The following article deals with the topic “Optimizing Information Use through the Internet and Social Media,” which will be discussed at the Global Economic Symposium in Rio this October. The author intends to enrich the discussion at the symposium with his personal stories and ideas.
The fact that the internet has increasingly becoming a human right is not a reason to think that once we have good infrastructure and internet connections, every problem will just go away. Even now we face a series of problems that we must face and fight against, ranging from the internet divide to censorship and vigilantism.
For companies, vigilantism over citizens may seem like a good idea. It’s easier to advertise and push products over someone’s head by just verifying — without warning — what that person is doing every minute they are connected. Whether you are shopping for a book or for food, or talking to a friend through an online social media website, your online activities may be of interest to companies that are willing to buy all your data and information (logs, etc.) from those platforms. Everything is there for a company to buy and then sell to you.
It might seem harmless, but as they have full access to ALL your info and to what you like and don’t like, they might also have access to your private messages, to stuff you think you have kept private. But, in the end, they can see everything; they can measure and create ways to sell something that might be related.
Are you ready to give up your privacy in order to “shop better”?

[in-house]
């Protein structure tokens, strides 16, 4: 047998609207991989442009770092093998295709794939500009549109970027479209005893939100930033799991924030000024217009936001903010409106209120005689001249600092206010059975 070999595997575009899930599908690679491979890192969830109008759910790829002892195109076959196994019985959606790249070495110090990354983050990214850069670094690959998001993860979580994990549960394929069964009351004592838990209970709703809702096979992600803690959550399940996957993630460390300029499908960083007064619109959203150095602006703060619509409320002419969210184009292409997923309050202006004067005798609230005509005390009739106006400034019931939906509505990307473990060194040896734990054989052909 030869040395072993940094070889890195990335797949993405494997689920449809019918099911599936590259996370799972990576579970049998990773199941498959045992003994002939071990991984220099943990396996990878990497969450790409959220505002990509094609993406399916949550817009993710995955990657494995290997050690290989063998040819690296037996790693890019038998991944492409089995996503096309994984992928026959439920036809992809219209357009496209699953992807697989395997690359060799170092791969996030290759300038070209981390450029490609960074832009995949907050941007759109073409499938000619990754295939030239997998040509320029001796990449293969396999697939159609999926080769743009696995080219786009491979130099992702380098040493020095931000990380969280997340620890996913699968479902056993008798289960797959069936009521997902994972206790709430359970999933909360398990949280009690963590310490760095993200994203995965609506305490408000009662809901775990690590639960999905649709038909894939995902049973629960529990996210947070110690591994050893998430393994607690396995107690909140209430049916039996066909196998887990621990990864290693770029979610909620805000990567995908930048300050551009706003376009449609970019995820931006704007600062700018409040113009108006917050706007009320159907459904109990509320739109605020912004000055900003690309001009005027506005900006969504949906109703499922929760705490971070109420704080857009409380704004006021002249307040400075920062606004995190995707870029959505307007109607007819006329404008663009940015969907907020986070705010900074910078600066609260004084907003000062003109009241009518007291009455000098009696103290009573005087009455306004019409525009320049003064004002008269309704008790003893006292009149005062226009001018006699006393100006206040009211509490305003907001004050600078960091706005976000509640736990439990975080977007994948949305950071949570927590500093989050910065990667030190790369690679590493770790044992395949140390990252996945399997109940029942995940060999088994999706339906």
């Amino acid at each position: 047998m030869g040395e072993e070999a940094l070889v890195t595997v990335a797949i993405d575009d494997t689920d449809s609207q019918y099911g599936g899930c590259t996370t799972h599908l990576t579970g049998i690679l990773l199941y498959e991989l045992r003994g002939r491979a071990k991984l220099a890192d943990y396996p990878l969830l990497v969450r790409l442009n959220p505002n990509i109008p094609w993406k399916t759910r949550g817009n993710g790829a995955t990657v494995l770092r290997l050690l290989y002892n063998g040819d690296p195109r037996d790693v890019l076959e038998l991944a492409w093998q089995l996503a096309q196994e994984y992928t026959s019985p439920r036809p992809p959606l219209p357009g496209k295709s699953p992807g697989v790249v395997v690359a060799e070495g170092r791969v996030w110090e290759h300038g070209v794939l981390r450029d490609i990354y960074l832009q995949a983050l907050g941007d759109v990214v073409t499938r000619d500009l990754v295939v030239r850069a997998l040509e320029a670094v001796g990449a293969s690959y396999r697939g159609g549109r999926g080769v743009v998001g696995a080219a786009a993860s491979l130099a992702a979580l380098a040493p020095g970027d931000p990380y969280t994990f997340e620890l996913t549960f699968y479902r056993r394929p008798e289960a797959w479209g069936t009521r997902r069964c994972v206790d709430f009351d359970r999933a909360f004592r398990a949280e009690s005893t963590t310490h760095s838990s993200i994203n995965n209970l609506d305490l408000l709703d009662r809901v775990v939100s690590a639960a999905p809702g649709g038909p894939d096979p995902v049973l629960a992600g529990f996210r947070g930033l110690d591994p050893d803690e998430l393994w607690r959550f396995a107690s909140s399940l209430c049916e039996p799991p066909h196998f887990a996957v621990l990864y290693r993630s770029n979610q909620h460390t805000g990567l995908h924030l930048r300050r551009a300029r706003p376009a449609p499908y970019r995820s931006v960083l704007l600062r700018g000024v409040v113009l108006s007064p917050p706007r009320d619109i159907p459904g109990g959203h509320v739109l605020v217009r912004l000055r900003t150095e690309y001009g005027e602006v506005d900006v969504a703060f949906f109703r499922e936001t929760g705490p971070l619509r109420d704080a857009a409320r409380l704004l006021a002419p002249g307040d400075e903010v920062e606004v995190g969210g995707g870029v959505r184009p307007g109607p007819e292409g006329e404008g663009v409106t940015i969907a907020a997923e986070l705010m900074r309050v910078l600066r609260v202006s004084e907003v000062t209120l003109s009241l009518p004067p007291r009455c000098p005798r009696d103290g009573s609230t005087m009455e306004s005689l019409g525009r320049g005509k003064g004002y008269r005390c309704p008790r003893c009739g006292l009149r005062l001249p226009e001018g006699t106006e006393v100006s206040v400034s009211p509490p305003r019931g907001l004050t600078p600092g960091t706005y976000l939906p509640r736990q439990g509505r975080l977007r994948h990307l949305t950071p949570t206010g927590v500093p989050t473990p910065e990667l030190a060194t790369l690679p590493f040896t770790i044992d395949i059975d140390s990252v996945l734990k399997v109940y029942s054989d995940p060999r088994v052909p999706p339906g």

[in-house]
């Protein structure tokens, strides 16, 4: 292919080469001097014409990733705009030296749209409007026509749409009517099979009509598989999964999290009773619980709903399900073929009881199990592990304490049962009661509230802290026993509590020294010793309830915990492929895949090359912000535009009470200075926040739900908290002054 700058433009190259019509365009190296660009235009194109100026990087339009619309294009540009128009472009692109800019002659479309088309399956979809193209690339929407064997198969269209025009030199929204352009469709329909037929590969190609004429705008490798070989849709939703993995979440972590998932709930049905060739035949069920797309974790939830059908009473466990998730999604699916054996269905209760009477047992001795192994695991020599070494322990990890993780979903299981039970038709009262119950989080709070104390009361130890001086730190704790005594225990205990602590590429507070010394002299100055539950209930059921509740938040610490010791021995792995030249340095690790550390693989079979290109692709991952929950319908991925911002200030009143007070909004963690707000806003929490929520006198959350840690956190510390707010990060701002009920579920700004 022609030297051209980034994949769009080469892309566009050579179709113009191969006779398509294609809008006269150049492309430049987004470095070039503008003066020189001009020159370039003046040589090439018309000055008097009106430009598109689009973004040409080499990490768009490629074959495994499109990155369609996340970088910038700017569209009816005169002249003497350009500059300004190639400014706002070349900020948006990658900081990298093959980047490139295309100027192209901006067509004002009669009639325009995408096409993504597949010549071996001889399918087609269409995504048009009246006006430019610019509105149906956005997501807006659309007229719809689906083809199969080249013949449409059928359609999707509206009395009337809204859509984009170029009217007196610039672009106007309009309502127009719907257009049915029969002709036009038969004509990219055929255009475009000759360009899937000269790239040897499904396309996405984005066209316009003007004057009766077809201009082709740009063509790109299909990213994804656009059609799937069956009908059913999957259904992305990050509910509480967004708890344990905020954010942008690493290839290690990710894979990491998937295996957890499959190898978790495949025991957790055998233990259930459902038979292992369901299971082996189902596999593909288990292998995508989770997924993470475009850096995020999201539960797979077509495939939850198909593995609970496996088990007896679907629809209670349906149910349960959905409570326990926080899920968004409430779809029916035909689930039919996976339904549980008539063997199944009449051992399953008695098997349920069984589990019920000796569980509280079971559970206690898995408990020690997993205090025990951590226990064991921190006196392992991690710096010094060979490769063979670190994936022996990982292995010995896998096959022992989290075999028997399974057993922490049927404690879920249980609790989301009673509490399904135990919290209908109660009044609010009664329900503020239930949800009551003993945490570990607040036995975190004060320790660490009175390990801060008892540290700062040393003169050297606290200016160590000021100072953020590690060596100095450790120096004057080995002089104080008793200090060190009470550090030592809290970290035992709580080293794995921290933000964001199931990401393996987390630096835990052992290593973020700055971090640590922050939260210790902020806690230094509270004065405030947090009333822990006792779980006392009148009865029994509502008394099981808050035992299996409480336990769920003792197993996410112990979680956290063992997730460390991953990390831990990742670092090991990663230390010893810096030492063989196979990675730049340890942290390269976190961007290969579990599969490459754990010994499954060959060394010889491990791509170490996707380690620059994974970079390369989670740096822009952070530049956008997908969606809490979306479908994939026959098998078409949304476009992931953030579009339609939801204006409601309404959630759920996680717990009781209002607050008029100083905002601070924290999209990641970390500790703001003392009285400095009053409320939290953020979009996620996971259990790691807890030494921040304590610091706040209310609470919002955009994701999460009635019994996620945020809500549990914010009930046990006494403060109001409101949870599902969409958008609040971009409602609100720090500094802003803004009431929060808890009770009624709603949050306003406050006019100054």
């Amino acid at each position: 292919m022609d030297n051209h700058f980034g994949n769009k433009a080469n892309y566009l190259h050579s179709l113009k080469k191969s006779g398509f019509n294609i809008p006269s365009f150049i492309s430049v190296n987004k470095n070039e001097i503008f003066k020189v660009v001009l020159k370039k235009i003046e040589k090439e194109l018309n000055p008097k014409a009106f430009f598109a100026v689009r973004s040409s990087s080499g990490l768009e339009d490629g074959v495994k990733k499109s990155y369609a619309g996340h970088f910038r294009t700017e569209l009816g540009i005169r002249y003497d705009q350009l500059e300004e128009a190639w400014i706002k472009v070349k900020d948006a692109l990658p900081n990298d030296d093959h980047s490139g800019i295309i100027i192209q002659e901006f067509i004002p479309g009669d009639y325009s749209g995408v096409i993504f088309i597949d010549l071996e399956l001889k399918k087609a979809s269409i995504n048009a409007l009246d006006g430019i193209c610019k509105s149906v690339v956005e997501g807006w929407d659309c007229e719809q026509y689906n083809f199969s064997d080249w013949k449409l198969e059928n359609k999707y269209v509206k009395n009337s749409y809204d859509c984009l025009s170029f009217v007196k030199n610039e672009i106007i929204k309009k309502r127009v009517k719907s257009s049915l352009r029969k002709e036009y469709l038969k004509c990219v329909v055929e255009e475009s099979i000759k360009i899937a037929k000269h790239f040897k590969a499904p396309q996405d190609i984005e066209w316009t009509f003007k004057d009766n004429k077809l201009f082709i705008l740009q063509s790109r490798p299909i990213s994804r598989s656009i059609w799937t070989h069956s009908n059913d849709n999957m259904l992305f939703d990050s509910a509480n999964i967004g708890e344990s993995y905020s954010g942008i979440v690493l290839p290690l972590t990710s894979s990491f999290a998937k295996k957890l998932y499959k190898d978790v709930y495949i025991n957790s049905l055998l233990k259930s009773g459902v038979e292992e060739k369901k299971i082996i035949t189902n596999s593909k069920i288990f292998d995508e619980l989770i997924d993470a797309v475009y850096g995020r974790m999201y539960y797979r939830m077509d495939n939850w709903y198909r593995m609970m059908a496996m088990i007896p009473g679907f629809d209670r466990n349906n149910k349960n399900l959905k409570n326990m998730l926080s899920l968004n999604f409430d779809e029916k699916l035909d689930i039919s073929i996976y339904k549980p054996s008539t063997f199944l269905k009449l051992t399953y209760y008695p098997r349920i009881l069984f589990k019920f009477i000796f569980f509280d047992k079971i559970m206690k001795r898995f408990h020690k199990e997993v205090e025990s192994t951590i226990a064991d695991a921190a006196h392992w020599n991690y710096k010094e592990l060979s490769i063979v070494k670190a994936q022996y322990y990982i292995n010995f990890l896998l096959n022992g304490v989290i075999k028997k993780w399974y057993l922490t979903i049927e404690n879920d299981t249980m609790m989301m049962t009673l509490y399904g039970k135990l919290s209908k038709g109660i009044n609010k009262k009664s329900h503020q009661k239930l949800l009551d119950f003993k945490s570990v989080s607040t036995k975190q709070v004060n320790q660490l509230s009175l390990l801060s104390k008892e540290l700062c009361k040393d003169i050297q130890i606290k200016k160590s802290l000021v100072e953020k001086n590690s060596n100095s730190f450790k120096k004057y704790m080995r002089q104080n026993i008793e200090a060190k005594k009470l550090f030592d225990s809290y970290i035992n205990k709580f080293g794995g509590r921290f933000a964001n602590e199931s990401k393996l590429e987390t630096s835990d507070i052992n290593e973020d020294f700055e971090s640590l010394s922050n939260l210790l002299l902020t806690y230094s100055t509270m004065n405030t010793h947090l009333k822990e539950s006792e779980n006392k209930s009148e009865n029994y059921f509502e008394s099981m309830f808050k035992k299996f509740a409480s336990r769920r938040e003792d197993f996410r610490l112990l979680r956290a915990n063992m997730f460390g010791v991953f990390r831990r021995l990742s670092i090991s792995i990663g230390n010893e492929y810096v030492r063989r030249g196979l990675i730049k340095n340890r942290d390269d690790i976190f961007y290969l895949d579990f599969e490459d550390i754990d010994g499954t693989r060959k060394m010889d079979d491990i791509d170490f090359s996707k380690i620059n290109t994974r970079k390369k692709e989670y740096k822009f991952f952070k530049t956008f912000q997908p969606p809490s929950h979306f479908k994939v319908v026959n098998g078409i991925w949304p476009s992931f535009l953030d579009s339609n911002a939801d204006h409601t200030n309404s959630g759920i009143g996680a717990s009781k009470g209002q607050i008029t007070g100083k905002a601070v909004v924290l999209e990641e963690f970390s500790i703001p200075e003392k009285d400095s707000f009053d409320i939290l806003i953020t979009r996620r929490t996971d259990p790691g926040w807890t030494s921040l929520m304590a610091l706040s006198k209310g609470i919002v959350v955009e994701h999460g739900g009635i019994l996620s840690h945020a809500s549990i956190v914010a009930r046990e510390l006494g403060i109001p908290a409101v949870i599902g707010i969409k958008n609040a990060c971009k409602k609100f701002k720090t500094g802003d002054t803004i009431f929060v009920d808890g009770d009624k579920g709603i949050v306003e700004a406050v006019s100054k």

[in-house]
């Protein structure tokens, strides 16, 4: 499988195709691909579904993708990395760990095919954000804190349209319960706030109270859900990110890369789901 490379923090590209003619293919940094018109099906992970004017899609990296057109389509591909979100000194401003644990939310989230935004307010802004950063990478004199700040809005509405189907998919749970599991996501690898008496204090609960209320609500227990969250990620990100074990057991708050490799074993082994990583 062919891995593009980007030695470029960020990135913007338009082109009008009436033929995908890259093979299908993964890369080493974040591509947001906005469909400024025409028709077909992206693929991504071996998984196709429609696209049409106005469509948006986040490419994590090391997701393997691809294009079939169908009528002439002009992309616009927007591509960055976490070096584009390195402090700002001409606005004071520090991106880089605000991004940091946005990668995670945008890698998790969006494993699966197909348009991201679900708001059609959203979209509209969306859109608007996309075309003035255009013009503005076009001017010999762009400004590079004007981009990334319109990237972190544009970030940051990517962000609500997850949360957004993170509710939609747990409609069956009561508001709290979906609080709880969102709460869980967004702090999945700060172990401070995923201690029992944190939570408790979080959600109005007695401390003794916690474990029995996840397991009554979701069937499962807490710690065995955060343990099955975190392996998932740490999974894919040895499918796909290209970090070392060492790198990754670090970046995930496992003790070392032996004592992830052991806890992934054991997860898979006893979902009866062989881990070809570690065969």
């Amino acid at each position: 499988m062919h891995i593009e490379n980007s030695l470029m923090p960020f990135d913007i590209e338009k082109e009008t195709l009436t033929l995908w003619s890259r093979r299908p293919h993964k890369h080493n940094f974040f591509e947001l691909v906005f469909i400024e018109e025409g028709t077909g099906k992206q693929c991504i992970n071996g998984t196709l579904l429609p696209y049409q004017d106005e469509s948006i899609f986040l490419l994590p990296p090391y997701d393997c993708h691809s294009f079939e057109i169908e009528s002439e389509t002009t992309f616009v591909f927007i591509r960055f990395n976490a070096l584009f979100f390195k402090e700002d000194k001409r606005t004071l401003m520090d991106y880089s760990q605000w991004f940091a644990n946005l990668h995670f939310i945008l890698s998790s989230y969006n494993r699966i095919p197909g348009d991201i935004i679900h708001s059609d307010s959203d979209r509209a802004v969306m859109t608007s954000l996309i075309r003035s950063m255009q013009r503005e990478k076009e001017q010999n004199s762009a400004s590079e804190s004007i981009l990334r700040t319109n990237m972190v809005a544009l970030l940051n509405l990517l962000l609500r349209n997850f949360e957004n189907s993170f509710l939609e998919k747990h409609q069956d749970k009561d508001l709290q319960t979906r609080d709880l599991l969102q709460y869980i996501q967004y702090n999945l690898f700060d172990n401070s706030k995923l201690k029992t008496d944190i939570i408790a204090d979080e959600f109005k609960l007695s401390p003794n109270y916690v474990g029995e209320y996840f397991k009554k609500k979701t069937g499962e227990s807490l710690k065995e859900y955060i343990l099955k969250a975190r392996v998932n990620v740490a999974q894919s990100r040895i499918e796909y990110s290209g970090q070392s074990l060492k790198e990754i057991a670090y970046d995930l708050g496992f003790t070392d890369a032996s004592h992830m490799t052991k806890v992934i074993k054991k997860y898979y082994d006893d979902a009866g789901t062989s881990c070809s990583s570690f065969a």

Does the idea of companies selling your information to anyone seem like a good deal for allegedly free services, such as social media tools? By the way, there’s no such thing as “free.” You are always paying something, whether it is just from page views, clicks on page ads or with your information.
Aside from this “simple” and quite common mode of vigilantism, there’s also heavy censorship of content — and I’m not only talking about dictatorships but also in so-called democracies. Censorship may come from companies, governments (local, regional or national) or, many times, from “legal” sources, such as courts and judges’ decisions that, in some cases, might just be a way to assure someone’s right to privacy but, in another, is a way to hide situations that are shameful and embarrassing to government, companies, etc.
There’s a recent case in Brazil, something that might seem small and irrelevant, but it shows that if companies are willing to risk their reputations and be deemed antidemocratic just to avoid five minutes of bad publicity, imagine what they will do against those who criticize their products, to those who step up against abuses by companies and governments!
About the case: it is just a simple YouTube channel of a guy, actually a character, calling himself otário (“loser”), complaining about the dubious quality of the Brazilian telecommunication services. One of Brazil’s major companies censored one of the videos in which the character criticizes the quality (or lack thereof) of its 3G connection.
If a private company can’t accept such criticism, imagine if it started something bigger?